Blues night…Dar Williams on Spotify as I de-clutter the kitchen fordonation runs tomorrow. Maybe it’s the rain, maybe it’s the last of Mom and Dad’s odds and ends on the front porch of the old house to go to the dump…fraying carpets, ancient air conditioners, mattresses…the last push of transition.
My son’s old bedroom is packed with stored energy, memory-weighted artifacts to sort, keep, donate or gift. I look at these things and see them as Mom displayed them, hear her reading her writing to me for feedback, see Dad jerry-rigging his unique creations from bits and snips…
I look at the boxes stacked around the dining room, feel a heavy lump of grief in my chest. The past is a vortex that could pull me in; where is the razor’s edge of integration versus submersion; how do I reclaim my forgotten past, discover my parents’ lost history, honor remembrance and retool legacy, while gaining a perspective on a lifetime’s conscience-driven role of family misfit, a grasp on the work of today and the demands of tomorrow?
OK. Start with simple things. Open up space, open up clarity and energy. Open up time to grieve and let go. Listen to the inner guidance on what each piece wants to offer to me or to unknown others.
Moving through the process of clearing my parents’ house yesterday…next up, the audiotape collection, from classical to easy-listening to my mother’s conservative political tapes: Oliver North’s “My Dream for America”; a titleless Pat Robertson tape; home recordings of Nixon’s resignation speech; Ronald Reagan’s acceptance speech; a birthday honoring of William F. Buckley with a talk by Leo Buscaglia on Love on the other side (perfect representation of the paradox that was my mother).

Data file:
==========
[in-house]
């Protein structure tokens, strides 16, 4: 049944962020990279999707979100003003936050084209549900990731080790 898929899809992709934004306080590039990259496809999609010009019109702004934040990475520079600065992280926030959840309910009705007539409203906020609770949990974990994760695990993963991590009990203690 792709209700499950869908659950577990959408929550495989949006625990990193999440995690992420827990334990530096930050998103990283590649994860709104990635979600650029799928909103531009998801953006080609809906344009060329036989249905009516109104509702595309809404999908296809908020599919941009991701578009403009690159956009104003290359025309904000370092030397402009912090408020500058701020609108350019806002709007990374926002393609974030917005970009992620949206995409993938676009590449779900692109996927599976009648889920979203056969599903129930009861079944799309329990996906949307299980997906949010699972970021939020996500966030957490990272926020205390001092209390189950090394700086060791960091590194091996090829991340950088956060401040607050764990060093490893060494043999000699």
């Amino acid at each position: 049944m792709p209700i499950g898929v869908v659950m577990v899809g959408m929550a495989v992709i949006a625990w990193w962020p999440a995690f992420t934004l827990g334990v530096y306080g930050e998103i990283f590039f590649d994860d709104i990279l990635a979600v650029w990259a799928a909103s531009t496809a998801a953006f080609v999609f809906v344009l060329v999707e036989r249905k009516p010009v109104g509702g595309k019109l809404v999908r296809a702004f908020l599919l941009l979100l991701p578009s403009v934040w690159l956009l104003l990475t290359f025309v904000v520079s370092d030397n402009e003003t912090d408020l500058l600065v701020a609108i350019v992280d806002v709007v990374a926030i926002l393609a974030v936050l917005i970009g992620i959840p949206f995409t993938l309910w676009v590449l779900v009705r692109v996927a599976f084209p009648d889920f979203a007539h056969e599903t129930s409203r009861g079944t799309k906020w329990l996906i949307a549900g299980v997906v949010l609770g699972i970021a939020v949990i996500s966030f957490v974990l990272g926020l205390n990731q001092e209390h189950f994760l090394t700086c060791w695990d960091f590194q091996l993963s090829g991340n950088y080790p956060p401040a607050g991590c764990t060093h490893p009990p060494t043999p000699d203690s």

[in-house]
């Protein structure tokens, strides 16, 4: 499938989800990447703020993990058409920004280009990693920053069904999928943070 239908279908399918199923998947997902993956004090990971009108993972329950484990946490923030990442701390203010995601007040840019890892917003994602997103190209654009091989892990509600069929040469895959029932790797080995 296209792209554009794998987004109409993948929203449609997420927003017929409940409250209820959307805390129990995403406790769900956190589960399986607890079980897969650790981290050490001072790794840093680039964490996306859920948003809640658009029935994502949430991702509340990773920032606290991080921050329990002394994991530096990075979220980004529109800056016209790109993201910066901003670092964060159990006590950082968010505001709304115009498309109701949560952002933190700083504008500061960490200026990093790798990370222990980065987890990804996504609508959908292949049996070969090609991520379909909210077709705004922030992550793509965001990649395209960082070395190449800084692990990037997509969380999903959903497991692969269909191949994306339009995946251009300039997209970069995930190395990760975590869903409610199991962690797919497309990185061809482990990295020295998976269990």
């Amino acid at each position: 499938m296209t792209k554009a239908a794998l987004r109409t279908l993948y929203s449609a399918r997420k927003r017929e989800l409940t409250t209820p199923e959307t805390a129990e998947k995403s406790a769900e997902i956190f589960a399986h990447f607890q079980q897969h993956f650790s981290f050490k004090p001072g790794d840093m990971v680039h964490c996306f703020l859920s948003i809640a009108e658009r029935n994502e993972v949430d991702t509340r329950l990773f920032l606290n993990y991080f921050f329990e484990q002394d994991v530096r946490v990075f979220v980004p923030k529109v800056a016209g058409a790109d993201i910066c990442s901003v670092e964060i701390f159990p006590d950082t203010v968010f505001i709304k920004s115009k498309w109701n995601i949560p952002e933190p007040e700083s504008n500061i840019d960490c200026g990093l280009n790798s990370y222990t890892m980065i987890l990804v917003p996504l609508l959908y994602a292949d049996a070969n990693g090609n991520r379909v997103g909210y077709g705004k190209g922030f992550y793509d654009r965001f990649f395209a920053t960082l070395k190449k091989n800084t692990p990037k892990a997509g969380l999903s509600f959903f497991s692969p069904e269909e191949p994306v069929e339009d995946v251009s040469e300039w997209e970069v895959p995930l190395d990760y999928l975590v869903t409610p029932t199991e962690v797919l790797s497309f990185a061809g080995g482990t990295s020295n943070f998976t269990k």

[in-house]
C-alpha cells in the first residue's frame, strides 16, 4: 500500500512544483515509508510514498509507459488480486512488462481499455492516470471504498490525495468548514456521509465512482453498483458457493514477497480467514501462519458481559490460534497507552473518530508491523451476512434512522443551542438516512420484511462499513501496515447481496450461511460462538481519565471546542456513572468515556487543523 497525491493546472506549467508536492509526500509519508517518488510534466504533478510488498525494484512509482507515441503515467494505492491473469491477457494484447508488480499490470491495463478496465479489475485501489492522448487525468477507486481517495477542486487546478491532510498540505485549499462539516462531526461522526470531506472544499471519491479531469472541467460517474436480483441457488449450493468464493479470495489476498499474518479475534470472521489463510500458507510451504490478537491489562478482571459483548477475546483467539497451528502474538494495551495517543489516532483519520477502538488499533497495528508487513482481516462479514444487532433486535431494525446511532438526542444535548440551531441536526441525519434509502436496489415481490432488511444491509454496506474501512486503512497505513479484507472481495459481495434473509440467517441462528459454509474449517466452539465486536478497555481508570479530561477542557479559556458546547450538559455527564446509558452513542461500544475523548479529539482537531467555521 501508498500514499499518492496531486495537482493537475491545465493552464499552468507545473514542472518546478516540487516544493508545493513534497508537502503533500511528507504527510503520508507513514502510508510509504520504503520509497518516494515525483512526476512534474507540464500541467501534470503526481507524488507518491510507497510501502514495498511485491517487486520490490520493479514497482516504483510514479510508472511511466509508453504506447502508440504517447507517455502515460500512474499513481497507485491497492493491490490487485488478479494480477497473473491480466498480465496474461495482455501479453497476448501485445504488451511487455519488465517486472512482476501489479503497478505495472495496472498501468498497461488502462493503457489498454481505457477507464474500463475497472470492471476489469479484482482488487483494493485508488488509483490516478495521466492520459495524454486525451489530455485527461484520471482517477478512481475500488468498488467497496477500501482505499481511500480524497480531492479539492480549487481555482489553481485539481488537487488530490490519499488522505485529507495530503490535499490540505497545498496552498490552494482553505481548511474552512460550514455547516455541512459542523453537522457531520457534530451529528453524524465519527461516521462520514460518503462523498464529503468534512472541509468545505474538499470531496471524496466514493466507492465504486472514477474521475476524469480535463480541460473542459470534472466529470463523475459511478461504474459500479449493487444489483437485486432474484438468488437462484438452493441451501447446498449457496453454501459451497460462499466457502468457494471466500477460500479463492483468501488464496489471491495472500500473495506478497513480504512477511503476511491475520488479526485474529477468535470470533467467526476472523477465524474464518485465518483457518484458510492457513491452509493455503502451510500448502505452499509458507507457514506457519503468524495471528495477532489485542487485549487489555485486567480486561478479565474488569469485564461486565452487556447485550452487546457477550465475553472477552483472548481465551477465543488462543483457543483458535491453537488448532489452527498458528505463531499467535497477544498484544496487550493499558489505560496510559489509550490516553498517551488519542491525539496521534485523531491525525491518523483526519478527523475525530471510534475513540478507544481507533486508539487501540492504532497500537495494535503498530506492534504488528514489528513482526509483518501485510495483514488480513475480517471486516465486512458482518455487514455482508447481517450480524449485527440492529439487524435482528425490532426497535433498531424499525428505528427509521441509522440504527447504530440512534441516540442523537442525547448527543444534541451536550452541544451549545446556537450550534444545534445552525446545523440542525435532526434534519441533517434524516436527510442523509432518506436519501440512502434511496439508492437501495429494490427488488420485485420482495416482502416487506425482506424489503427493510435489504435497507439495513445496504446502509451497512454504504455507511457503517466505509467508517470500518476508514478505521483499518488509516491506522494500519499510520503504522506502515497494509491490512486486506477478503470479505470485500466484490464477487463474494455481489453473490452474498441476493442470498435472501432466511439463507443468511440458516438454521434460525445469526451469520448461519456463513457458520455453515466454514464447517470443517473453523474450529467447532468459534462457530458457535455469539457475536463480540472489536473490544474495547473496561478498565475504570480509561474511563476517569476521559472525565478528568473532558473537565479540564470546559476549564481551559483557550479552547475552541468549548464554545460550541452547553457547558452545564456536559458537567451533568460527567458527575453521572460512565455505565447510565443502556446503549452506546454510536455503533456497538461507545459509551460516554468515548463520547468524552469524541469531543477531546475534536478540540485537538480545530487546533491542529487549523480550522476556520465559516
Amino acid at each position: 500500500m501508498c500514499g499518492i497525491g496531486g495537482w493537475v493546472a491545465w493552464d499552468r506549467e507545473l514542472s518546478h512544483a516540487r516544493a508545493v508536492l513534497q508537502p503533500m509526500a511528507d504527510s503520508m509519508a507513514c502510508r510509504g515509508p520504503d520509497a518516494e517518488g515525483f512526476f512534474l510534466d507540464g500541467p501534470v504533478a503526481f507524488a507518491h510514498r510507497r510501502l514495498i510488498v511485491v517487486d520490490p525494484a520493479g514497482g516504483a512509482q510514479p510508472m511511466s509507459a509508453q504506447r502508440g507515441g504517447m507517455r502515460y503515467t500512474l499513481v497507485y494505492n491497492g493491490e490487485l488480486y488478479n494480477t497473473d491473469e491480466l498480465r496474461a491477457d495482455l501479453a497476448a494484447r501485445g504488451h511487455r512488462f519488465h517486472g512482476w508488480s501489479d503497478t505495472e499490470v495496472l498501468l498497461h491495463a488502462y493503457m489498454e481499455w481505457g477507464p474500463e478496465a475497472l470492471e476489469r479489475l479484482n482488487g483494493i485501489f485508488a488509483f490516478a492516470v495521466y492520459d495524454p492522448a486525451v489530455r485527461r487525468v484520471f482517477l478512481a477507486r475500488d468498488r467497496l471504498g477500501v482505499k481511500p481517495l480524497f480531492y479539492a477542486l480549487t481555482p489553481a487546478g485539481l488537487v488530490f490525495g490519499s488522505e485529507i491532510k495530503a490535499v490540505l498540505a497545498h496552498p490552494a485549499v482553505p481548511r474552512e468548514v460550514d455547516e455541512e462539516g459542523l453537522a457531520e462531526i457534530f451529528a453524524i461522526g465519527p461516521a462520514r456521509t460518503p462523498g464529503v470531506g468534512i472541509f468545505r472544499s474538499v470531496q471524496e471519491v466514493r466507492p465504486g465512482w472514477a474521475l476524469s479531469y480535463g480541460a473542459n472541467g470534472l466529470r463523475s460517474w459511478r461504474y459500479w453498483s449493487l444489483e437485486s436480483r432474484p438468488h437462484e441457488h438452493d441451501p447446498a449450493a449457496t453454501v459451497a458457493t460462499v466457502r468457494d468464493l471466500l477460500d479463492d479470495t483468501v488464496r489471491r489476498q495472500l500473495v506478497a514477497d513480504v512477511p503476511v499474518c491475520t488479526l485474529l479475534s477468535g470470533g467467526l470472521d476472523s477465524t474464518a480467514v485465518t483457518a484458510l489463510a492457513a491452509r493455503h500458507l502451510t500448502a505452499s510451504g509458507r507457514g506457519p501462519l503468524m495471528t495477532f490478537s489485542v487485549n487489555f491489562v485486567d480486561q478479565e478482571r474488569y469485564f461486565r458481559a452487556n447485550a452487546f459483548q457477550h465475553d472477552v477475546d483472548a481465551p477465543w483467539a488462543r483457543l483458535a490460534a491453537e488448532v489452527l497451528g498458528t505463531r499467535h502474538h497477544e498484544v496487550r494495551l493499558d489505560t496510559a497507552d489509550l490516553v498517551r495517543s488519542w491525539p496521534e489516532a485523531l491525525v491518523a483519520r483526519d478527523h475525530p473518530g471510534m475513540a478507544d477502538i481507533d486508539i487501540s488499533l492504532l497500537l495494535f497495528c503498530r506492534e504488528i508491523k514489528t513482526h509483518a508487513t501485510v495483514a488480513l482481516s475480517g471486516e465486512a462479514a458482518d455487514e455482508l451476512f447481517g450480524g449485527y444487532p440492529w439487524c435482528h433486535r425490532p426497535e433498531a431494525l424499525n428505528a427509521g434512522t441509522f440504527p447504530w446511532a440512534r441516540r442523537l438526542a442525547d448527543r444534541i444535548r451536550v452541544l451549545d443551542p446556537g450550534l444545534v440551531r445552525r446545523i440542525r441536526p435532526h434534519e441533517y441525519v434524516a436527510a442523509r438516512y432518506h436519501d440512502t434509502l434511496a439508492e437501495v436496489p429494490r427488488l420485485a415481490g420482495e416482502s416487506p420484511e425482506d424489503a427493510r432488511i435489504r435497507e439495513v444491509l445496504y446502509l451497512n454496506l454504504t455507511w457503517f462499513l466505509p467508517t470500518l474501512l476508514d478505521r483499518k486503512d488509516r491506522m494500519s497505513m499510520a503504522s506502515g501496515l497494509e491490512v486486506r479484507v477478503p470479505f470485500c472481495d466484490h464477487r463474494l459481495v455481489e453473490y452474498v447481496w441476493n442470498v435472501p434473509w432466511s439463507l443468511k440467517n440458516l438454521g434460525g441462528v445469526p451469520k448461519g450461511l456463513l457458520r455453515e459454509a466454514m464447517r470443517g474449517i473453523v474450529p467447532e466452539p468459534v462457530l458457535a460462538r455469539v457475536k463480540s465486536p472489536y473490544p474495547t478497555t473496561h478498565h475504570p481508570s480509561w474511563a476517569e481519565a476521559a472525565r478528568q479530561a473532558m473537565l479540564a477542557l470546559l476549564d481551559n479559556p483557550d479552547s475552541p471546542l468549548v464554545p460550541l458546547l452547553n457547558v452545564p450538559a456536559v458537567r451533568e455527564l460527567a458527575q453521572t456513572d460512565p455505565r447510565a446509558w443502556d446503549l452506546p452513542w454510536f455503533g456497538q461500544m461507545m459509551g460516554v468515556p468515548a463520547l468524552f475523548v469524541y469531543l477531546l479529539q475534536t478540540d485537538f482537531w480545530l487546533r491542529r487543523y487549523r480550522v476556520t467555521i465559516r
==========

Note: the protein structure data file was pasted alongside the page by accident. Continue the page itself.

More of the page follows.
Feeling her presence so clearly, I ask: what should I be doing with these? A quick answer: keep the ones that resonate, Freecycle the rest.
I put the box of tapes up on Freecycle with a brief inventory of its contents by category: take some or all. A quick response: “Ted” will take all, pickup tomorrow AM. I feel a moment’s mad clutching – this was food for my mother’s conservative persona and religious belief; the home recordings were made out of deep devotion. Those tapes were a key to understanding her (and perhaps communicating with others likeminded); should I be letting them go? Who knows what these artifacts of her devotion would feed in Ted?
I check in with her presence and feel a reassuring “It’s OK.” Ted will do whatever he’ll do. This letting-go, stripping-away, is about defining Mom’s legacy, the imprint of her paradox, in my life. I need no more than a touchpoint for that…and later on, not even that much.